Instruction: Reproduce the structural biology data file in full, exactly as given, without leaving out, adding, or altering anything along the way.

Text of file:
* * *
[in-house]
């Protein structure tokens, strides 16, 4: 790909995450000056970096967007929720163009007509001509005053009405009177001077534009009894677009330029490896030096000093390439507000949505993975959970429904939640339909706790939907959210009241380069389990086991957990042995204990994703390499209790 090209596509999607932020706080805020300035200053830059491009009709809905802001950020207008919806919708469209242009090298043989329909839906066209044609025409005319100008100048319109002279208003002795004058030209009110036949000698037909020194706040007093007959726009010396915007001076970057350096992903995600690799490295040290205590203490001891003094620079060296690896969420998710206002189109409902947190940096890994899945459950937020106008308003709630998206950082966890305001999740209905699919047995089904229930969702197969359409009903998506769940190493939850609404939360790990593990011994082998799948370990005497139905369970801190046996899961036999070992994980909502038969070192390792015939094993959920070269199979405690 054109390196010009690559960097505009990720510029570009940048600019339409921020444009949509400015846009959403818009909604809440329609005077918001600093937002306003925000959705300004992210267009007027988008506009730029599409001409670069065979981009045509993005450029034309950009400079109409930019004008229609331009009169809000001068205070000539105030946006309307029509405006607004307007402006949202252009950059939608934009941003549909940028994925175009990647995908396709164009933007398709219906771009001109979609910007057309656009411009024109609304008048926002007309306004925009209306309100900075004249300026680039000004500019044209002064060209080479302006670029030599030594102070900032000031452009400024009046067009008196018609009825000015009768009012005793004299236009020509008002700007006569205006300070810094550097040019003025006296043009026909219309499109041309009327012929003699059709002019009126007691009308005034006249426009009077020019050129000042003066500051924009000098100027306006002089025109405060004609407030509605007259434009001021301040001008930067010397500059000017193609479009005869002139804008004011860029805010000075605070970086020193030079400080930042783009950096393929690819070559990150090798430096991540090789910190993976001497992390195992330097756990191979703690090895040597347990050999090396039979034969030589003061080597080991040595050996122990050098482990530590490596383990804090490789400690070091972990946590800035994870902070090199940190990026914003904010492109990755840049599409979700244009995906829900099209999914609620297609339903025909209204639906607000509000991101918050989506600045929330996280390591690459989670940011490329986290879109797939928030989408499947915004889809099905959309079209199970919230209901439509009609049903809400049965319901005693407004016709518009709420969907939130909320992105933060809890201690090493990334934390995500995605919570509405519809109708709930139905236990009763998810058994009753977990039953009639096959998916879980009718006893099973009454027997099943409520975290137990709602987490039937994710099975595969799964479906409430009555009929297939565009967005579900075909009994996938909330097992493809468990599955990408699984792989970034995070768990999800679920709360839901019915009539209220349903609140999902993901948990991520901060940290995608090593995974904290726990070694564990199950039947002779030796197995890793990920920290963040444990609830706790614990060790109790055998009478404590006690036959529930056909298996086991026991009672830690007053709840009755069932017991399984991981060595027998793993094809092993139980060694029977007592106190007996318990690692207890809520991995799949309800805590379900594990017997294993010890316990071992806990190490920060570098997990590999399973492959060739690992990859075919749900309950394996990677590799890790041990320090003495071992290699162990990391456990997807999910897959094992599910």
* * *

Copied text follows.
[in-house]
């Protein structure tokens, strides 16, 4: 790909995450000056970096967007929720163009007509001509005053009405009177001077534009009894677009330029490896030096000093390439507000949505993975959970429904939640339909706790939907959210009241380069389990086991957990042995204990994703390499209790 090209596509999607932020706080805020300035200053830059491009009709809905802001950020207008919806919708469209242009090298043989329909839906066209044609025409005319100008100048319109002279208003002795004058030209009110036949000698037909020194706040007093007959726009010396915007001076970057350096992903995600690799490295040290205590203490001891003094620079060296690896969420998710206002189109409902947190940096890994899945459950937020106008308003709630998206950082966890305001999740209905699919047995089904229930969702197969359409009903998506769940190493939850609404939360790990593990011994082998799948370990005497139905369970801190046996899961036999070992994980909502038969070192390792015939094993959920070269199979405690 054109390196010009690559960097505009990720510029570009940048600019339409921020444009949509400015846009959403818009909604809440329609005077918001600093937002306003925000959705300004992210267009007027988008506009730029599409001409670069065979981009045509993005450029034309950009400079109409930019004008229609331009009169809000001068205070000539105030946006309307029509405006607004307007402006949202252009950059939608934009941003549909940028994925175009990647995908396709164009933007398709219906771009001109979609910007057309656009411009024109609304008048926002007309306004925009209306309100900075004249300026680039000004500019044209002064060209080479302006670029030599030594102070900032000031452009400024009046067009008196018609009825000015009768009012005793004299236009020509008002700007006569205006300070810094550097040019003025006296043009026909219309499109041309009327012929003699059709002019009126007691009308005034006249426009009077020019050129000042003066500051924009000098100027306006002089025109405060004609407030509605007259434009001021301040001008930067010397500059000017193609479009005869002139804008004011860029805010000075605070970086020193030079400080930042783009950096393929690819070559990150090798430096991540090789910190993976001497992390195992330097756990191979703690090895040597347990050999090396039979034969030589003061080597080991040595050996122990050098482990530590490596383990804090490789400690070091972990946590800035994870902070090199940190990026914003904010492109990755840049599409979700244009995906829900099209999914609620297609339903025909209204639906607000509000991101918050989506600045929330996280390591690459989670940011490329986290879109797939928030989408499947915004889809099905959309079209199970919230209901439509009609049903809400049965319901005693407004016709518009709420969907939130909320992105933060809890201690090493990334934390995500995605919570509405519809109708709930139905236990009763998810058994009753977990039953009639096959998916879980009718006893099973009454027997099943409520975290137990709602987490039937994710099975595969799964479906409430009555009929297939565009967005579900075909009994996938909330097992493809468990599955990408699984792989970034995070768990999800679920709360839901019915009539209220349903609140999902993901948990991520901060940290995608090593995974904290726990070694564990199950039947002779030796197995890793990920920290963040444990609830706790614990060790109790055998009478404590006690036959529930056909298996086991026991009672830690007053709840009755069932017991399984991981060595027998793993094809092993139980060694029977007592106190007996318990690692207890809520991995799949309800805590379900594990017997294993010890316990071992806990190490920060570098997990590999399973492959060739690992990859075919749900309950394996990677590799890790041990320090003495071992290699162990990391456990997807999910897959094992599910």